LYT vs. AFI Fest 2010: Nothing's All Downsized

Upon first glance at the AFI Fest program for this year, I was inclined to wonder what the hell had happened.

Didn’t this used to be the crown jewel of  L.A. film festivals? Generally running two weeks, with at least four films playing at any given time? Certainly not now: seven days only, and no repeats, which in some ways makes writing about the whole thing less fruitful (time was, if I liked a movie, I could tell you when it was playing again. This year, only the four audience favorites will show on Thursday, and we won’t know what those are much in advance).


Then there are some organizational things: press pass holders no longer get a special line or priority admission. I admit we sound like over-entitled ninnies when complaining about things like this, but when maximum coverage is the goal, anything that brings down one’s daily efficiency is a deterrent to that. And the Cinema Lounge only serves free drinks 5-7 it turns out, though, this one is a bit of red herring, and basically is in place because all private after-parties now happen in that very same lounge, and they do still have drinks if you’ve scored the right wristband that night. At least they’re telling us this upfront, rather than being arbitrary about it as in year’s past; though they do have two lounges, and one wonders why they can’t let the riffraff have one at all times.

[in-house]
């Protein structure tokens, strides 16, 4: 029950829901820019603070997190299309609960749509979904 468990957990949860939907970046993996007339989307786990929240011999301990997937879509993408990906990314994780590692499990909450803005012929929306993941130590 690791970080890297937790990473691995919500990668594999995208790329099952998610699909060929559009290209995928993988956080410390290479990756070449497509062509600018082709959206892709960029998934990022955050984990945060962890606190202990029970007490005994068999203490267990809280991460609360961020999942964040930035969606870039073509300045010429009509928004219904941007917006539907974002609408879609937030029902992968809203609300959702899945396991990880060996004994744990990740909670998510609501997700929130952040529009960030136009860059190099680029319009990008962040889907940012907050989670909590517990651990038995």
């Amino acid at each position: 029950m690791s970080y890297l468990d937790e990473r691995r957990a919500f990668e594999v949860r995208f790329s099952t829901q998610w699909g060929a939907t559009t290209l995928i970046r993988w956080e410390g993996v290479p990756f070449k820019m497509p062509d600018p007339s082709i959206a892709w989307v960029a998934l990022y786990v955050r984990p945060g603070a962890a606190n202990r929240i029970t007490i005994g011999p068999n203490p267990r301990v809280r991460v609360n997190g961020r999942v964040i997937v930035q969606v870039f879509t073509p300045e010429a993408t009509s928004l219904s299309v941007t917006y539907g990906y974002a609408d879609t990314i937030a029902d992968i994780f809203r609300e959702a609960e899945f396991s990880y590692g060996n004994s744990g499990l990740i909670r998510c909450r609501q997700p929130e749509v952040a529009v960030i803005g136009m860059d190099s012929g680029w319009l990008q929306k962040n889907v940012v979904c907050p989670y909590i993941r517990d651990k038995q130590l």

And just so we get all my complaints out of the way upfront, the #2 theater at the Chinese sixplex sucks, especially for sell-out shows. Total bottlenecks...I’d be worried if there were a fire or anything like that, though presumably the place must be in compliance with emergency codes.

With all that said, the movie selection this year is strong, which is why it’s frustrating that there are so few second chances to see things. And the inevitable pre-show promo for the festival itself, rather than being your standard irritating commercial, is David Lynch dryly reading from a cue card, and getting a big laugh every time he says “I love AFI” with no enthusiasm whatsoever.

I didn’t score an invite to opening night, and hear it was sparsely attended, but can’t say I’m that sad to have missed LOVE AND OTHER DRUGS, a.k.a. the movie selling itself with naked pictures of Anne Hathaway and Jake Gyllenhaal that is actually about early-onset Parkinson’s disease. Way to bait and switch with a poster, folks.